Of course conditions are different now than 80 years ago and the way we use the cars is different – a lot if sitting and little if any actual driving. Fuels are different, freeways with uninterrupted high speed driving, etc, Original parts deteriorated and unavailable.
Compromise is inevitable. I do like to work to make the original stuff work as original, and I like using the original parts as much as practical so I do patching and repair where feasible instead of ripping stuff out whole and replacing with new. I think of the USS Constitution where it once was estimated only about 1/7th of the original ship is still there. Restoration or reproduction? No definitive answer. However some things I do to improve practicality in the real world. Electric fuel pumps, bypass the leaking oil cooler, modern oil filter, auxiliary air source for the fuel gauge, coolant filters, halogen headlight bulbs, seat belts, etc. Restoration in reality is full of compromises that leave lots of room for debate.
A bit off topic, but basically some members have been able to make the original fuel gauge work well with attention to detail, and I decided to try and do the same.
I had a leak in the gas tank on my 1933 1236 right where the fuel line came out of the tank. The KS Telegauge indicator was not working either. I brought the car into Bob Lederer’s shop, and they pulled the gas tank, cleaned it out, repaired all of the seals, and replaced part of the fuel line that had been repaired with a piece of old air hose that had rotted out (!). Upon inspection of the Telegauge system, it was found to be operational and the shop put in new fluid, and the gauge seems to be working fine now. As far as the Telegauge water gauge, it was one of the first things that Scott changed on the car. He felt it was too unreliable and the water temperature was too critical an item to be left to chance. It was replaced with an “old look” SW temperature gauge.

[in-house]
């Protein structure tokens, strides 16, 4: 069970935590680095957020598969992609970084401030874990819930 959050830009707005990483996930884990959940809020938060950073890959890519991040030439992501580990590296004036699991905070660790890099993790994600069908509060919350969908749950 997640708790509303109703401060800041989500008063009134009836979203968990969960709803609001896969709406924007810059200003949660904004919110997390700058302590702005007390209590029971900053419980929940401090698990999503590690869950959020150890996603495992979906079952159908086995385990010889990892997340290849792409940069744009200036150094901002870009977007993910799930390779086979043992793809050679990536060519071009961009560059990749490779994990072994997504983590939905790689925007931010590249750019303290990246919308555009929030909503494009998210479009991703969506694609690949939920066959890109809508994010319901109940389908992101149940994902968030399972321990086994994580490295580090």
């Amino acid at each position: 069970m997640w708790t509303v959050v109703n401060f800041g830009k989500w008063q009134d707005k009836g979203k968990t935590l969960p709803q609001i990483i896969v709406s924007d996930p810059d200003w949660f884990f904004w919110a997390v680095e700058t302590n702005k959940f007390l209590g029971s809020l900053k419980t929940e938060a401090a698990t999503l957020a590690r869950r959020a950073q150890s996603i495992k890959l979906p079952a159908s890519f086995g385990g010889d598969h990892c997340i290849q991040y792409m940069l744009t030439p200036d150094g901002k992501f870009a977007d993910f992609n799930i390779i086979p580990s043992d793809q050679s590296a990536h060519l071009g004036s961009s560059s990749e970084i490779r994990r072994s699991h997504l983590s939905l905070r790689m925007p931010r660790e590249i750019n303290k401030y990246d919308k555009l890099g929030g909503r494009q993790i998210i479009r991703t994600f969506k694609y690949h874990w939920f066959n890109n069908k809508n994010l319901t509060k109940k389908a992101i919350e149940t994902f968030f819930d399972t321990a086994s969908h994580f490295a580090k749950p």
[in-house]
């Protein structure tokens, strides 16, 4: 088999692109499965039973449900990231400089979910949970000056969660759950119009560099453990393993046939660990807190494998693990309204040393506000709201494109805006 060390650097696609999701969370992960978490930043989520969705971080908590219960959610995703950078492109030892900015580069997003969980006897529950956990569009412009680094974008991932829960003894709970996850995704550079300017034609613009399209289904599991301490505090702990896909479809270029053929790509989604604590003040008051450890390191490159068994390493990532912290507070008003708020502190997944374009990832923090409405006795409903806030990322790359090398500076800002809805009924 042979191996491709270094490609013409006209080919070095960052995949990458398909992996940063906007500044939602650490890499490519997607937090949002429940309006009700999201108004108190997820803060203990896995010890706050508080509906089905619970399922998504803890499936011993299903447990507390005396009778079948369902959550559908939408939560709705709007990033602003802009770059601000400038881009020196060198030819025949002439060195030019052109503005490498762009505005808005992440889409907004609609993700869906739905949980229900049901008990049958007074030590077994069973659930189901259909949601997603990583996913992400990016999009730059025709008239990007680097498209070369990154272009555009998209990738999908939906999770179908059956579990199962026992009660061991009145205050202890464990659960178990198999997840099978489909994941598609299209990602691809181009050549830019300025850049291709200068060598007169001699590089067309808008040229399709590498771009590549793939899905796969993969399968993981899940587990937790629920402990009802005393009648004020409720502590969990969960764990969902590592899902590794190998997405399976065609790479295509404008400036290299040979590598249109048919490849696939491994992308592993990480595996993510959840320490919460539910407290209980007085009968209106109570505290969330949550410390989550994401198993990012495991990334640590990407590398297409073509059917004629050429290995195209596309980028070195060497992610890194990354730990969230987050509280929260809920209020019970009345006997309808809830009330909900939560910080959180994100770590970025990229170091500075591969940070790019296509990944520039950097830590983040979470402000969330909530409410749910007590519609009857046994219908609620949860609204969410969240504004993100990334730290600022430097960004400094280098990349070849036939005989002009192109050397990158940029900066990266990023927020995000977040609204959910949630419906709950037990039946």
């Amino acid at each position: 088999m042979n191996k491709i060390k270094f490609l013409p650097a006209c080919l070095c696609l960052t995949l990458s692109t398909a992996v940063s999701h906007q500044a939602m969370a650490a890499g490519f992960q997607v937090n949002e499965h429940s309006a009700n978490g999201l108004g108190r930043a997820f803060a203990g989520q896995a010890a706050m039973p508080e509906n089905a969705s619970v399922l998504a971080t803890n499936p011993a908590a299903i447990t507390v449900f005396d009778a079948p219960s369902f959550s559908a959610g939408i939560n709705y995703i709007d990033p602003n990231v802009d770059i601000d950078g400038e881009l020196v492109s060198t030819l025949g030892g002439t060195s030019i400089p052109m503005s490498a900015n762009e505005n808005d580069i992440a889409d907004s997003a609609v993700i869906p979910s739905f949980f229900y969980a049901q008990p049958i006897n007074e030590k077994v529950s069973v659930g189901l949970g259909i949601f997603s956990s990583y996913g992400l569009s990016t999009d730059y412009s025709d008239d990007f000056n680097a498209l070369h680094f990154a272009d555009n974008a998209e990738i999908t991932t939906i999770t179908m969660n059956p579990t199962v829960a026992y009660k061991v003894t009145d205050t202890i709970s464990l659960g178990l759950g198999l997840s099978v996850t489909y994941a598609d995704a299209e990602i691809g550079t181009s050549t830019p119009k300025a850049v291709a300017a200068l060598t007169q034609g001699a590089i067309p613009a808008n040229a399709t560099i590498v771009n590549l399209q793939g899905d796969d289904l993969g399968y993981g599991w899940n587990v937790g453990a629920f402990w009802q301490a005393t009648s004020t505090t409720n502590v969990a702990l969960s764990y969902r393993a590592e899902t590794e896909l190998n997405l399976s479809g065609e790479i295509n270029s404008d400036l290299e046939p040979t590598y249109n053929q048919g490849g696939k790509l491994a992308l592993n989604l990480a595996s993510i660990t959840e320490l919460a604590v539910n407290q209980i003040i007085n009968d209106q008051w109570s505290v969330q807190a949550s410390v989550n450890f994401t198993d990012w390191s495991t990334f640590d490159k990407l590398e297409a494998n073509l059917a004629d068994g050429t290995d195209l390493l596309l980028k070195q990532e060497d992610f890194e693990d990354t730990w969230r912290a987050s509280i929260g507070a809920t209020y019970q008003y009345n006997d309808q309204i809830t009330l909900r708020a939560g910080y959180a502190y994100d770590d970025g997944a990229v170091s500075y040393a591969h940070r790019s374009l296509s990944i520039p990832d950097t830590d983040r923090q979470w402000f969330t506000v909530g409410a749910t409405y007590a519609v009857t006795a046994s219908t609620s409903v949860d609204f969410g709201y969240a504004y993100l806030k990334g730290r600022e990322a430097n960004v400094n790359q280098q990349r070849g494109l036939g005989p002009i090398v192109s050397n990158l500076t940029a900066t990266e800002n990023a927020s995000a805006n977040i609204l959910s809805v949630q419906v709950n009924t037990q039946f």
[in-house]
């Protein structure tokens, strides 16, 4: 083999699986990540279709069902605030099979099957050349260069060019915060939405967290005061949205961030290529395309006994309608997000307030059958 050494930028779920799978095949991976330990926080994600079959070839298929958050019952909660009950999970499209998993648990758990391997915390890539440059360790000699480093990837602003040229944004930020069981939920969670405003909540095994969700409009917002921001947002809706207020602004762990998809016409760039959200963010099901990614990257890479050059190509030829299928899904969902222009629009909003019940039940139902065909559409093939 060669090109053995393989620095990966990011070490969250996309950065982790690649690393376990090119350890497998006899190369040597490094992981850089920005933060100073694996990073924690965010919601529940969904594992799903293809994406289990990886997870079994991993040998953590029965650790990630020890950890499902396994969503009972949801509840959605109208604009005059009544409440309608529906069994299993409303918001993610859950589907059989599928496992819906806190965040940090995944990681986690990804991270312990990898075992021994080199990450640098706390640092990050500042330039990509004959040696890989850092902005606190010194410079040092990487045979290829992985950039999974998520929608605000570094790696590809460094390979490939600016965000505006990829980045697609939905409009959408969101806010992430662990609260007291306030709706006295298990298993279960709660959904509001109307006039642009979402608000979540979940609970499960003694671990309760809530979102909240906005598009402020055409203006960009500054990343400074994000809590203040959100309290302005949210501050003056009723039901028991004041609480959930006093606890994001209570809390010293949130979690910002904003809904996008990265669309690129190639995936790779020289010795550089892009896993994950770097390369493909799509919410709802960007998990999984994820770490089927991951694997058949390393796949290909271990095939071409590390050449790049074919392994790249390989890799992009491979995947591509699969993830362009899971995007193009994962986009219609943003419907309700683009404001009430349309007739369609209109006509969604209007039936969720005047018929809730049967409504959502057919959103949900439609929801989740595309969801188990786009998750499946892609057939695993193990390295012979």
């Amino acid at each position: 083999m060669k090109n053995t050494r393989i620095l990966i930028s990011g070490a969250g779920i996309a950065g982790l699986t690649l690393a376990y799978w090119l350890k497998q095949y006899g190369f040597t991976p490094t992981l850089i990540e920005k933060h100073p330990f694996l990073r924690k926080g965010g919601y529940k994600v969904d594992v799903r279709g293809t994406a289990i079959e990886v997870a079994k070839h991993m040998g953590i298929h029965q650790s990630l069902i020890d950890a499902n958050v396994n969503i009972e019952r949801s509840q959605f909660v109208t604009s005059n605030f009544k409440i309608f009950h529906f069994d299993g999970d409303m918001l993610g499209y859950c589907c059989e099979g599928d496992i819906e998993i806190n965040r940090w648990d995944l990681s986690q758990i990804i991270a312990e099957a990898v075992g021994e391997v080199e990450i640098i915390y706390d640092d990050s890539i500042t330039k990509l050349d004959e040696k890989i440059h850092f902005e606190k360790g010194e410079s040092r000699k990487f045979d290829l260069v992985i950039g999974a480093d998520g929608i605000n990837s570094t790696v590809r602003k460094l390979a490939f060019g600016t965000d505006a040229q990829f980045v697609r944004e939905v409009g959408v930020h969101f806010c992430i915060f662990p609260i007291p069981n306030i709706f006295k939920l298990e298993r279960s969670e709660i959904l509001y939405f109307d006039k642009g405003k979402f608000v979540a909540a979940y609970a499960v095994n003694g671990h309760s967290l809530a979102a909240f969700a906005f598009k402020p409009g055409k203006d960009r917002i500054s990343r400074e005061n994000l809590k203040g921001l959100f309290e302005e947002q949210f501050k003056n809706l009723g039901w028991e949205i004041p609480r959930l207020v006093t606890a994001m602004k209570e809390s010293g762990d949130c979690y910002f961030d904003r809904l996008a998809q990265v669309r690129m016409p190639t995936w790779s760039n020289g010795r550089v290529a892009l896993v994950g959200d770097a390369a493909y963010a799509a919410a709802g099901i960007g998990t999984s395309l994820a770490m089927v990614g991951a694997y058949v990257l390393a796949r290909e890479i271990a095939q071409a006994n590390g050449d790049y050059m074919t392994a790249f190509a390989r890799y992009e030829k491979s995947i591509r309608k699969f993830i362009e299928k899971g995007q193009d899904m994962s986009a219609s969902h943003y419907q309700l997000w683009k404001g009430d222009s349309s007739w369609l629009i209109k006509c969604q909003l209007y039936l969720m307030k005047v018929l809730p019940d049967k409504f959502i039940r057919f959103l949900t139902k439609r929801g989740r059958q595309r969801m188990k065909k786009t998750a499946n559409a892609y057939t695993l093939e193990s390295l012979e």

@Jim Chase – I will give a go at making the fuel and water temp gauges operational, as original. Maybe put in an auxilliary water temp gauge under the dash, as a backup. May need some guidance once I get into it. Ya… I bought a Pierce.
That’s great! What kind if condition is the car, and what are your plans? Drive it as is fixing what needs to be fixed or some level of restorion?
Have you determined the gauges aren’t working?
Yes, inquiring (nosey) minds want to know what you bought…..
@JimC and @DaveW – I bought the ’32 54-Club Sedan that was advertised in the Emporium, recently. Spent a good bit of time with the seller on the phone, email and photos. I flew to Chicago last weekend to see the car in-person and drive it. As a comparo, there’s a ’33 V12 Club Sedan on offer in Wisconsin. I drove there to check it out and take it on the road. Nice car, but I like this particular ’32 better.
The ’32 is a nice car and surprisingly, there weren’t any suprises – yet 😏. I’ve learned to never buy a vehicle from photos – unless I’m the one selling, then my photos are detailed enough to make a reasonable assessment.
My initial plans are a routine service and any things I might see that I can do so that when (hopefully) I’m at the National meet, I will have none, or minimal issues during the week. Detail the undercarriage a bit. Maybe the engine compartment a tad. Or not. The water and fuel gauges definitely need repair – they ain’t workin’.
Where can I find or purchase a parts manual?
Congratulations on the new (to you) car. There digital owners manuals are available on the PAS website under the Publications tab. Digital Parts books are possibly available through the PAS library held by the AACA Library.
I am going to move the car from the prior owners record to yours, so when you get the transfer e-mail, that’s what’s going on.
I sent you an e-mail with more info on Manuals.
Thanks @DaveW Looking forward to the P-A experience.